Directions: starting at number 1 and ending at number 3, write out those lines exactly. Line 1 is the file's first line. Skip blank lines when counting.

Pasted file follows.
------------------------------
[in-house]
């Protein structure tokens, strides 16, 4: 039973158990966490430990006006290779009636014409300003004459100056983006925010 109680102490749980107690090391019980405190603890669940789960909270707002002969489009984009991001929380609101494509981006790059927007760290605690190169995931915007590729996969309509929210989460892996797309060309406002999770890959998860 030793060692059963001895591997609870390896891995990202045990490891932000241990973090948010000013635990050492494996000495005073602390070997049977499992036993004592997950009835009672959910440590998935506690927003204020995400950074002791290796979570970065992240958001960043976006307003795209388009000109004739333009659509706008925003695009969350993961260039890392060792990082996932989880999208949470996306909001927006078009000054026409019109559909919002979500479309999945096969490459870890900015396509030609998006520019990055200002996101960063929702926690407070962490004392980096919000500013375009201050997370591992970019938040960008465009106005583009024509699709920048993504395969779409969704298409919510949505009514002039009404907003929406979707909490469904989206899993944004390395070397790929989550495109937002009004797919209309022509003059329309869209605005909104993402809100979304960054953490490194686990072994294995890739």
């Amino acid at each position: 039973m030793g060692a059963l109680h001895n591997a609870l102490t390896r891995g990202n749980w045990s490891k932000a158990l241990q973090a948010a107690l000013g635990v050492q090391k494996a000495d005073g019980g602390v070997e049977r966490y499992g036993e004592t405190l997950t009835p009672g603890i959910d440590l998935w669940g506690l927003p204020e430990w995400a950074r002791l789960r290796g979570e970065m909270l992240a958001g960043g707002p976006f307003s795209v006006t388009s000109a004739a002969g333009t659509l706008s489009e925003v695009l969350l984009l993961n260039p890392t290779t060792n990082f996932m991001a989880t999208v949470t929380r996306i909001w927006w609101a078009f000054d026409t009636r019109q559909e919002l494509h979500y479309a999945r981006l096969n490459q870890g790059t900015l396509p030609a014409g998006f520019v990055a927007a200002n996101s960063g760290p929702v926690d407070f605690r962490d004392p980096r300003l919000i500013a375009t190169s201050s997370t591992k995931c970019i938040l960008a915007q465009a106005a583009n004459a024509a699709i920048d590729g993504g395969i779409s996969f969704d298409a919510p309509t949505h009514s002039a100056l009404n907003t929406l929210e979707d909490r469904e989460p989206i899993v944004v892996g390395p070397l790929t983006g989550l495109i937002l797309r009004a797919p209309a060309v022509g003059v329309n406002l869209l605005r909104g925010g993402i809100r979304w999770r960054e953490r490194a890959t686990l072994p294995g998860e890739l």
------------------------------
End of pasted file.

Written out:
[in-house]
């Protein structure tokens, strides 16, 4: 039973158990966490430990006006290779009636014409300003004459100056983006925010 109680102490749980107690090391019980405190603890669940789960909270707002002969489009984009991001929380609101494509981006790059927007760290605690190169995931915007590729996969309509929210989460892996797309060309406002999770890959998860 030793060692059963001895591997609870390896891995990202045990490891932000241990973090948010000013635990050492494996000495005073602390070997049977499992036993004592997950009835009672959910440590998935506690927003204020995400950074002791290796979570970065992240958001960043976006307003795209388009000109004739333009659509706008925003695009969350993961260039890392060792990082996932989880999208949470996306909001927006078009000054026409019109559909919002979500479309999945096969490459870890900015396509030609998006520019990055200002996101960063929702926690407070962490004392980096919000500013375009201050997370591992970019938040960008465009106005583009024509699709920048993504395969779409969704298409919510949505009514002039009404907003929406979707909490469904989206899993944004390395070397790929989550495109937002009004797919209309022509003059329309869209605005909104993402809100979304960054953490490194686990072994294995890739």
């Amino acid at each position: 039973m030793g060692a059963l109680h001895n591997a609870l102490t390896r891995g990202n749980w045990s490891k932000a158990l241990q973090a948010a107690l000013g635990v050492q090391k494996a000495d005073g019980g602390v070997e049977r966490y499992g036993e004592t405190l997950t009835p009672g603890i959910d440590l998935w669940g506690l927003p204020e430990w995400a950074r002791l789960r290796g979570e970065m909270l992240a958001g960043g707002p976006f307003s795209v006006t388009s000109a004739a002969g333009t659509l706008s489009e925003v695009l969350l984009l993961n260039p890392t290779t060792n990082f996932m991001a989880t999208v949470t929380r996306i909001w927006w609101a078009f000054d026409t009636r019109q559909e919002l494509h979500y479309a999945r981006l096969n490459q870890g790059t900015l396509p030609a014409g998006f520019v990055a927007a200002n996101s960063g760290p929702v926690d407070f605690r962490d004392p980096r300003l919000i500013a375009t190169s201050s997370t591992k995931c970019i938040l960008a915007q465009a106005a583009n004459a024509a699709i920048d590729g993504g395969i779409s996969f969704d298409a919510p309509t949505h009514s002039a100056l009404n907003t929406l929210e979707d909490r469904e989460p989206i899993v944004v892996g390395p070397l790929t983006g989550l495109i937002l797309r009004a797919p209309a060309v022509g003059v329309n406002l869209l605005r909104g925010g993402i809100r979304w999770r960054e953490r490194a890959t686990l072994p294995g998860e890739l």